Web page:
JERUSALEM, Israel – An Arab-Israeli lawmaker who quit the ruling coalition last week says she is re-joining Prime Minister Naftali Bennett’s government, ending a political crisis that threatened to bring another national election.
Ghaida Rinawie Zoabi announced on Sunday that she is back in the ruling coalition just days after quitting. Zoabi’s decision to quit last week forced Bennett’s government into the minority with just 59 seats in Israel’s 120-seat parliament. Now, Israel’s parliament is once again split evenly with 60 seats in the ruling coalition and 60 seats in the opposition.
Zoabi is an Arab member of the left-wing Meretz Party. In a letter to Bennett last week, she accused the ruling coalition of embracing increasingly right-wing ideologies and “hawkish stances” on Arab Israelis. She cited recent clashes between Israeli police and Palestinians on the Temple Mount and the death of a well-known Al-Jazeera reporter during a gunfight between Israeli security forces and terror suspects in the West Bank – biblical Judea and Samaria.
But on Sunday, Zoabi changed her mind, saying her mission is to “address the needs of the Arab community,” and prevent a controversial far-right Israeli lawmaker in the opposition from becoming the next minister in charge of police.
Foreign Minister Yair Lapid applauded Zoabi’s return to the coalition and said the two had “an open and reasonable conversation about the real needs of Arab society” and put aside their disagreements.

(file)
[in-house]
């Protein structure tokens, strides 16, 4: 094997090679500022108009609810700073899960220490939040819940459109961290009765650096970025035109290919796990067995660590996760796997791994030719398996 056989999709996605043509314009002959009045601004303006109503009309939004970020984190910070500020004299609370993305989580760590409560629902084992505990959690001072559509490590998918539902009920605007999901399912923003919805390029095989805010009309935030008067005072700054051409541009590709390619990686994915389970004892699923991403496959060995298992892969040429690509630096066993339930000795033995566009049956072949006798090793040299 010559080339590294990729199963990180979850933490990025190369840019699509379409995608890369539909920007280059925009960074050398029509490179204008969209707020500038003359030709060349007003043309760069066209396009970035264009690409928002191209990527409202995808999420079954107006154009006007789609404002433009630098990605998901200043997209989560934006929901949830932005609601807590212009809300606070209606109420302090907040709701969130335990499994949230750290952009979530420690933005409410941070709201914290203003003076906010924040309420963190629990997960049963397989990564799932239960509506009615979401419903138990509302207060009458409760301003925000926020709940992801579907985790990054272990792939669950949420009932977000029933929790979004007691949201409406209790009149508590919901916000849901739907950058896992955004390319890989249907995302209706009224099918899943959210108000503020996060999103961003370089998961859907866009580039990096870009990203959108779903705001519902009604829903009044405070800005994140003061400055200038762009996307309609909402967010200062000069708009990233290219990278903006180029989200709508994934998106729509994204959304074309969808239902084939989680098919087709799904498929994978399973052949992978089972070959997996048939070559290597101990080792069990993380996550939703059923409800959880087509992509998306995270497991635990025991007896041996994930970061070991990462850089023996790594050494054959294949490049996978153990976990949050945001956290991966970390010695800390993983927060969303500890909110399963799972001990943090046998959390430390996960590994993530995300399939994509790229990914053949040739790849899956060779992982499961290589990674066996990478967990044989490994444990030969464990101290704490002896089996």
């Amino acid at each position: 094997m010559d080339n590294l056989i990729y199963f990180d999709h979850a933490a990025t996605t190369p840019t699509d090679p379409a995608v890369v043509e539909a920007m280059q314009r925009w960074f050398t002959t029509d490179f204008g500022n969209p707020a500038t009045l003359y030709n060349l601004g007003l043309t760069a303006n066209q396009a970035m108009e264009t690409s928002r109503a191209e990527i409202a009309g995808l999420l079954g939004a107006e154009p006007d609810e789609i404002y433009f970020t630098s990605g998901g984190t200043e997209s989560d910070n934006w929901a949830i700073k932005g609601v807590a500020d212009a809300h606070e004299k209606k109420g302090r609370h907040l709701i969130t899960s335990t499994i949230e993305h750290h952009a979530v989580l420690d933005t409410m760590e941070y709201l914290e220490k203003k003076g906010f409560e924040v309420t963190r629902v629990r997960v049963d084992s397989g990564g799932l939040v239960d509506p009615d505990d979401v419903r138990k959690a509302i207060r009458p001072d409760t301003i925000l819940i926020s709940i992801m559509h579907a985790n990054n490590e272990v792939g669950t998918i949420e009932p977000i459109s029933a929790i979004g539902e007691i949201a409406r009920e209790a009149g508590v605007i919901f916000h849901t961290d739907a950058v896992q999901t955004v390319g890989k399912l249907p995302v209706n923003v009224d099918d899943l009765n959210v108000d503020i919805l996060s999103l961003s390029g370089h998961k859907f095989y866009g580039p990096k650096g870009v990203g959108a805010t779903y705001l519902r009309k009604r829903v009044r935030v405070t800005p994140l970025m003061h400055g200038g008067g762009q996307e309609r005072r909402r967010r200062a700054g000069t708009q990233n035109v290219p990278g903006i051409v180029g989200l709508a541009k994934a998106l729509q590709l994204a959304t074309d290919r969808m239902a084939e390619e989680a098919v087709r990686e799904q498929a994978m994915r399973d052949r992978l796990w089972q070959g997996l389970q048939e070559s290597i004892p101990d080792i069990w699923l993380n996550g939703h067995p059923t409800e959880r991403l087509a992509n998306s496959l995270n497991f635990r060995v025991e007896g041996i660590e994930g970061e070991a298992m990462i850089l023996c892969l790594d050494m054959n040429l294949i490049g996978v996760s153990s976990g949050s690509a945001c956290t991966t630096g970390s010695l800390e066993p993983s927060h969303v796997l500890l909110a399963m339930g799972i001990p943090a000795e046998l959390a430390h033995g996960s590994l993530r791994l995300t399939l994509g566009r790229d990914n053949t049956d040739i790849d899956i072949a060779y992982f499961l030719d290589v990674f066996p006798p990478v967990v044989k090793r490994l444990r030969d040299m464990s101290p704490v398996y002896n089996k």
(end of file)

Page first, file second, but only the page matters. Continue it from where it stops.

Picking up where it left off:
Bennett is the head of a small, right-wing party. As prime minister, he leads a ruling coalition of politically diverse parties from the right, left, and center, and for the first time, an Islamist Arab party. The members of his coalition don’t have much in common other than their desire to push former Prime Minister Benjamin Netanyahu out of power. In a further sign of division, Bennett’s chief of staff announced his resignation on Monday.
Bennett’s coalition has attempted to set aside divisive issues like Palestinian statehood, and focus instead on navigating the pandemic and building relationships with Israel’s Arab neighbors.
The opposition, led by Netanyahu, says Bennett’s government is “weak” and “fraudulent” and has made too many compromises with “those who would reject the existence of the Jewish State.”
An Israel Hayom poll conducted by the Maagar Mochot Institute found that most Israelis believe Netanyahu is better suited for the role of prime minister than Bennett. However, it found that if an election were held today, neither political bloc would win a clear majority, leading to another inconclusive election result.